Through his research, John Scott Haldane became an international authority on ether and respiration and was famous for self experimentation – locking himself in sealed chambers breathing potentially lethal cocktails of gases while recording their effect on his mind and body.
John married Louisa Kathleen Coutts Trotter (1863–1961) in December 1891. She was the daughter of Coutts Trotter FRGS and Harriet Augusta Keatinge. They had two children – a son J. B. S. Haldane, who served in WW1 and became a scientist - and Naomi, who became a writer and wrote using her married name of Mitchison. His nephew was the New Zealand doctor and public health administrator Robert Haldane Makgill.
When the Germans used poison gas during the First World War, John travelled to the Western Front at the request of Lord Kitchener to try to identify the gases being used. One outcome of this was his invention of a respirator, known as the black veil - an early gas mask After being forced out of combatting poison gases in WWI due to alleged German sympathies, he began working with victims of gas warfare and developed oxygen treatment including the oxygen tent.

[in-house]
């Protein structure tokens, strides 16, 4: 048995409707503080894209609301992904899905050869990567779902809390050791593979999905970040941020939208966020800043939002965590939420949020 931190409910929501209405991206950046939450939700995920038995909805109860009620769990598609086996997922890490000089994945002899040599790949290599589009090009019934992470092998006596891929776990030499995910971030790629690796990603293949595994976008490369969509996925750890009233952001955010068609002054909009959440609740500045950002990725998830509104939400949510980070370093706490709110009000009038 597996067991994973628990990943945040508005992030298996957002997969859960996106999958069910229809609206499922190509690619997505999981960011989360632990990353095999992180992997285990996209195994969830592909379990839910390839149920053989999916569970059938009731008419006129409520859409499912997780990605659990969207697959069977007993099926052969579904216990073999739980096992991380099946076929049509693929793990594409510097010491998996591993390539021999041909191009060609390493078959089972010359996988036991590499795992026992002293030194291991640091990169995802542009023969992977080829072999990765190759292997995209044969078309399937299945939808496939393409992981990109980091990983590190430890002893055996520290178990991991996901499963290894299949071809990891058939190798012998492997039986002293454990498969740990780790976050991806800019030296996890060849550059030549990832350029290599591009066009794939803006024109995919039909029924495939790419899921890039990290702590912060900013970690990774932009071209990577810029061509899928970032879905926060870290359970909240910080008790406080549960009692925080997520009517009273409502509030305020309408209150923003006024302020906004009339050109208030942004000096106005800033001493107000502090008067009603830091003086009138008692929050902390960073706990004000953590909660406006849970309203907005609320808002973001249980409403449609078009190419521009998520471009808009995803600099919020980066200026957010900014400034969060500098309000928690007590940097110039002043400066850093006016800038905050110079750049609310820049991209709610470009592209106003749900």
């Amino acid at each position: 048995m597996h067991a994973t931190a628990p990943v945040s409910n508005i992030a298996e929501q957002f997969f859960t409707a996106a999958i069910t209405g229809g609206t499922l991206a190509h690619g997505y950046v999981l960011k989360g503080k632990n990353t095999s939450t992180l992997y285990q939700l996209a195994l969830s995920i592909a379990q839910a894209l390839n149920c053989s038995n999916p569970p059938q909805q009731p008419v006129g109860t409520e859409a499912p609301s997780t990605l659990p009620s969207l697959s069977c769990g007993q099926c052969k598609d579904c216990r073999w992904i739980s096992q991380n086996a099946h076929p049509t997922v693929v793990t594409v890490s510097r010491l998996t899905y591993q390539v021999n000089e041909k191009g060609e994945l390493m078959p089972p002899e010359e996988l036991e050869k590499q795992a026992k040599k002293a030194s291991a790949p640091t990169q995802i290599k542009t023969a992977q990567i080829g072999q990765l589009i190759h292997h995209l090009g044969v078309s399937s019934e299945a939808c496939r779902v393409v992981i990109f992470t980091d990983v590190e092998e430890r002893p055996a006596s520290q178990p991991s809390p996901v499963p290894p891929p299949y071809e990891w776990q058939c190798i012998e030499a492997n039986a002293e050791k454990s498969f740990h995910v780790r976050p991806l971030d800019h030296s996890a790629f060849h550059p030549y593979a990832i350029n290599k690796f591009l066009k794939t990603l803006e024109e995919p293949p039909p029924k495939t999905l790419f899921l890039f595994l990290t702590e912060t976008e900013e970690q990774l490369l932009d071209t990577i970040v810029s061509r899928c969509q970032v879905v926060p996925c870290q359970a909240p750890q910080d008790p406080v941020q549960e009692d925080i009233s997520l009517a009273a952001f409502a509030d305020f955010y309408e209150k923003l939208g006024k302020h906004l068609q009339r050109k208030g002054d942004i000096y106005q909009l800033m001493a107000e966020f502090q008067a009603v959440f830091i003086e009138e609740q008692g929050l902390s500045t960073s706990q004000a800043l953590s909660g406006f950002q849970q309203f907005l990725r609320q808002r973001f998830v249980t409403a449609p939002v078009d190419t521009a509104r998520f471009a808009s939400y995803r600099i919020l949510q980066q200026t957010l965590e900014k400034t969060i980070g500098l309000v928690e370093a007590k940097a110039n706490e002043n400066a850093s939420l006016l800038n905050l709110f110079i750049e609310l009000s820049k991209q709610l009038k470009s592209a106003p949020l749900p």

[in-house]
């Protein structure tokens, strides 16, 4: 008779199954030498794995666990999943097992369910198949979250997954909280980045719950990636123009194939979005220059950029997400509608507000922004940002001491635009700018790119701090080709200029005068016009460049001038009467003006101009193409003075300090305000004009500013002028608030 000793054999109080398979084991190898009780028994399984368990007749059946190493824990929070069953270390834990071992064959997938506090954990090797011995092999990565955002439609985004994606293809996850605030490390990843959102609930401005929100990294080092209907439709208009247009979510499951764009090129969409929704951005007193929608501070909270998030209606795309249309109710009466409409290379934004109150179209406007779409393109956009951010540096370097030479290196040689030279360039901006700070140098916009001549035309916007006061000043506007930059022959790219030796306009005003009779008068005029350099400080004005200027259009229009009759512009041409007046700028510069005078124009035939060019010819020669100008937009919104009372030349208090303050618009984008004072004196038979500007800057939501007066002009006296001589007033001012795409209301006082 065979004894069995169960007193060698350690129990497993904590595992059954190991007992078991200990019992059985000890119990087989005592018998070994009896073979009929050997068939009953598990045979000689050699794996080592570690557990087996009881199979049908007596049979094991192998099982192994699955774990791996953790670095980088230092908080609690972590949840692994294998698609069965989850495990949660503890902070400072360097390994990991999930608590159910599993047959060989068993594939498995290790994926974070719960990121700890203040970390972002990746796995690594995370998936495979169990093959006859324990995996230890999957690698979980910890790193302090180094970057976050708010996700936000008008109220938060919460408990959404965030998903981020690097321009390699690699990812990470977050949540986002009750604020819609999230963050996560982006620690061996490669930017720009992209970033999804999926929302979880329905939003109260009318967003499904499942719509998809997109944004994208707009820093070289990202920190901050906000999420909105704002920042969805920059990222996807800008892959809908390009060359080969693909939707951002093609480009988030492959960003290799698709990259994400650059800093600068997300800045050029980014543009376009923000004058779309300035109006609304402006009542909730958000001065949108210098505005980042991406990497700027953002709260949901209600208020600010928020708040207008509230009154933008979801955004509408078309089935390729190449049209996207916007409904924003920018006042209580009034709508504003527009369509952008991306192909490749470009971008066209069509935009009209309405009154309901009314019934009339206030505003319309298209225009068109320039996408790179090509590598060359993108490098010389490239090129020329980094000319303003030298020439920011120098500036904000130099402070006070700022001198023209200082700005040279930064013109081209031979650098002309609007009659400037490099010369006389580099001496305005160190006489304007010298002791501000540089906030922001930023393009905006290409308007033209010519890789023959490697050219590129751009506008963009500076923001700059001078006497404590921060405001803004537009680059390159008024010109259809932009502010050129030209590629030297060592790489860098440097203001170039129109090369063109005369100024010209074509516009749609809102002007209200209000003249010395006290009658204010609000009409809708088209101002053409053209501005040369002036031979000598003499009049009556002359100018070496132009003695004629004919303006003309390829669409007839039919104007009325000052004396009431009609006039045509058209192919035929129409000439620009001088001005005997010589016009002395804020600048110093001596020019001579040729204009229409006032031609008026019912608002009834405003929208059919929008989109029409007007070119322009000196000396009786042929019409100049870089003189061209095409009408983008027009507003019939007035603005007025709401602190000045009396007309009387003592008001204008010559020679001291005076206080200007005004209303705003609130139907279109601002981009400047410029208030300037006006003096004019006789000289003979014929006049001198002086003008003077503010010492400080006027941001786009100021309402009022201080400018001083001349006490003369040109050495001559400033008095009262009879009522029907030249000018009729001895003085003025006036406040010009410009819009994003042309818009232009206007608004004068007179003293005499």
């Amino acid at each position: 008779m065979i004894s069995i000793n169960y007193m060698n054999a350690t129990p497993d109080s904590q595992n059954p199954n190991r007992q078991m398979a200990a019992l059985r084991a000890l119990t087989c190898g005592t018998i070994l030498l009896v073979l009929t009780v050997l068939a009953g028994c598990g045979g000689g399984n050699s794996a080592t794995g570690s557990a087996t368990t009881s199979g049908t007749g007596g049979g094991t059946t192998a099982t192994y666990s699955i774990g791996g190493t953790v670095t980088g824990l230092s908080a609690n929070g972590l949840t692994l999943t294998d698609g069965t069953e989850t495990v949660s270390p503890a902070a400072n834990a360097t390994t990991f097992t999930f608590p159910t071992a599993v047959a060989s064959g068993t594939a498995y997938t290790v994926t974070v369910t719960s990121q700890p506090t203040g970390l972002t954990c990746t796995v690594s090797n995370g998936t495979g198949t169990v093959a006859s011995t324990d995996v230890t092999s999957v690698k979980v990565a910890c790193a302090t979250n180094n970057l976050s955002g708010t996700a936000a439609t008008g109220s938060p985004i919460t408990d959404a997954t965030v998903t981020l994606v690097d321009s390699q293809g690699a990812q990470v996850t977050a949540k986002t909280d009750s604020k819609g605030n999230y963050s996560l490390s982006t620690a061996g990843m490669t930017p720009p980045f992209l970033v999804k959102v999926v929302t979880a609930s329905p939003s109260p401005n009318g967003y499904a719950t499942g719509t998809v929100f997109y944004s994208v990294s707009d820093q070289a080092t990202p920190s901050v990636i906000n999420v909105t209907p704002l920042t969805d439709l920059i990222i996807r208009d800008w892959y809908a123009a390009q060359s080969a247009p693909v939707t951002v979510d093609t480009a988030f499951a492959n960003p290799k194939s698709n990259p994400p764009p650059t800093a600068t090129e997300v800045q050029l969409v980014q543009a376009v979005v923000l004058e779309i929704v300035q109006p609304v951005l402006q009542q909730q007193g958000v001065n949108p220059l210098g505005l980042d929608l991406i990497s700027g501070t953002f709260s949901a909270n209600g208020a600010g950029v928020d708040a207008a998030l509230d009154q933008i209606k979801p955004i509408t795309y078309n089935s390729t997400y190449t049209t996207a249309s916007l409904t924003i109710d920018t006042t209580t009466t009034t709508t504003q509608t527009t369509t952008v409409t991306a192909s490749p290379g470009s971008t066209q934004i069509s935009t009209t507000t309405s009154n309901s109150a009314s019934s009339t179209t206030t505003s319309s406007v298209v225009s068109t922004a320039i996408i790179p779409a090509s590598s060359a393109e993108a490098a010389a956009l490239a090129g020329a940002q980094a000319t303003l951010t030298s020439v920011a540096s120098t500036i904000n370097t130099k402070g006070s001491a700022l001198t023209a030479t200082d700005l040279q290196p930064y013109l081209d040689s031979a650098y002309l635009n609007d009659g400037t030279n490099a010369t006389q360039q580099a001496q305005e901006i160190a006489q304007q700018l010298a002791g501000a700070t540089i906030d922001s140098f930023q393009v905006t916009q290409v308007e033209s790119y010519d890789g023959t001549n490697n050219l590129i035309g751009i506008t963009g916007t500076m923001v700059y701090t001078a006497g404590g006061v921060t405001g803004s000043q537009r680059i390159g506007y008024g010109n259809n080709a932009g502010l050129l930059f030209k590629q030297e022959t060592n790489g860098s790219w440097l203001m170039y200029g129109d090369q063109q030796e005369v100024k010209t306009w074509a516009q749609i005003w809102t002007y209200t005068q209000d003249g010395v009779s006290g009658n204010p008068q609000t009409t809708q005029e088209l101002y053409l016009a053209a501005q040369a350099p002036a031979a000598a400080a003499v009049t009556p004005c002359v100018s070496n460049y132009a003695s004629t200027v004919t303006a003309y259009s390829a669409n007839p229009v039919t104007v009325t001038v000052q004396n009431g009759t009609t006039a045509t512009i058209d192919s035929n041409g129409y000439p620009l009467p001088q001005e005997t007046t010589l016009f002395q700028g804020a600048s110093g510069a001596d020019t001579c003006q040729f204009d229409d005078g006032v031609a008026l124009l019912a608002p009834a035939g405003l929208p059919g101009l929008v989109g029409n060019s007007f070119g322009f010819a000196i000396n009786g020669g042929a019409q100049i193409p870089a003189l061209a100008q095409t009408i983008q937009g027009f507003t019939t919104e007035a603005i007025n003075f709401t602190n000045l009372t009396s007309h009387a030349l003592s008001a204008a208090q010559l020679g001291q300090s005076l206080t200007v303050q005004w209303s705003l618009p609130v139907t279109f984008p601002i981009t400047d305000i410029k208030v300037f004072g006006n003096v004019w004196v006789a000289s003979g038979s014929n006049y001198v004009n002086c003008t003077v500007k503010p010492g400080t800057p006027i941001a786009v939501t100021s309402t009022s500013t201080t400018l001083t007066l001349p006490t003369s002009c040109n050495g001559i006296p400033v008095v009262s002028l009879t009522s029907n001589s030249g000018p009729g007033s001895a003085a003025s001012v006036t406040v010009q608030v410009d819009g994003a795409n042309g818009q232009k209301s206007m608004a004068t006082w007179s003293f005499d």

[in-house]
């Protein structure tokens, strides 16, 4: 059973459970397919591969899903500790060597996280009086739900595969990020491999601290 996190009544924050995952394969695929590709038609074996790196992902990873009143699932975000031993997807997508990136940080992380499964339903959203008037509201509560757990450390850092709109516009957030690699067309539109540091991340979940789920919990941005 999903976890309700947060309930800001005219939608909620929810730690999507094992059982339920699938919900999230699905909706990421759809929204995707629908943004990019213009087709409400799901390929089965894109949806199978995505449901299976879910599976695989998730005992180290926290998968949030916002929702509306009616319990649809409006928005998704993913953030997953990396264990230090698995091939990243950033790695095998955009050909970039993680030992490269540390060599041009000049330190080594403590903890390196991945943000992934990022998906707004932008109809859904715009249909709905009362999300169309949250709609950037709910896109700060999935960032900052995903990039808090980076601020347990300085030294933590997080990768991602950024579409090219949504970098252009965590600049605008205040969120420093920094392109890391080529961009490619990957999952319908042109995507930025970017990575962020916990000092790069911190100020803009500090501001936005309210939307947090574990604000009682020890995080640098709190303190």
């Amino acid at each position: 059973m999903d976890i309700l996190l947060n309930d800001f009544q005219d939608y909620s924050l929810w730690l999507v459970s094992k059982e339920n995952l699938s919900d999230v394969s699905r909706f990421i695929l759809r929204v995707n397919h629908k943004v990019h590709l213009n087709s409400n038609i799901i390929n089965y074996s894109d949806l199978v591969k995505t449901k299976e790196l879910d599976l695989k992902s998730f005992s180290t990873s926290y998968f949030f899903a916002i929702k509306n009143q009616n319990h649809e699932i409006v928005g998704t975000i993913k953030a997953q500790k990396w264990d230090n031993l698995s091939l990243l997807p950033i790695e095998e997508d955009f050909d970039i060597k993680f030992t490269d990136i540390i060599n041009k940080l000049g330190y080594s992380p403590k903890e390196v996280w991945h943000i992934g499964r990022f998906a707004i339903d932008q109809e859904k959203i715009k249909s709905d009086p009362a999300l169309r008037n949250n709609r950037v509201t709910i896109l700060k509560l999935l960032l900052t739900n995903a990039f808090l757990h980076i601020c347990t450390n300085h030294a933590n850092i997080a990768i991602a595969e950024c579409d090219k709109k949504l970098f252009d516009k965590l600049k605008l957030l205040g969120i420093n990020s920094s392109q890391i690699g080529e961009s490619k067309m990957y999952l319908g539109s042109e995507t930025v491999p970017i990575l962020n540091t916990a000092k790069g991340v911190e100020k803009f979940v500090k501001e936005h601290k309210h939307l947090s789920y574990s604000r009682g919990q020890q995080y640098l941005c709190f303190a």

After John’s death in March 1936, the poet Sir Henry Newbolt wrote this poem:
"For J. S. Haldane"
SILENT Moon and silent morning air,
Silver frost on green and silver lawn,
Shimmering mist in downland hollows bare,
Magical night dying in timeless dawn—
O Earth, Earth, Earth! what needs this loveliness
To quiet a graveyard of unnumbered clods?
Is thy bread truth, or we that break and bless?
Shall we not live at last, when we are Gods?
Sir Henry Newbolt 1937, published in Newbolt’s collection “A Perpetual Memory and other Poems” With brief memoirs by Walter de la Mare and Ralph Furse (Murray, 1939).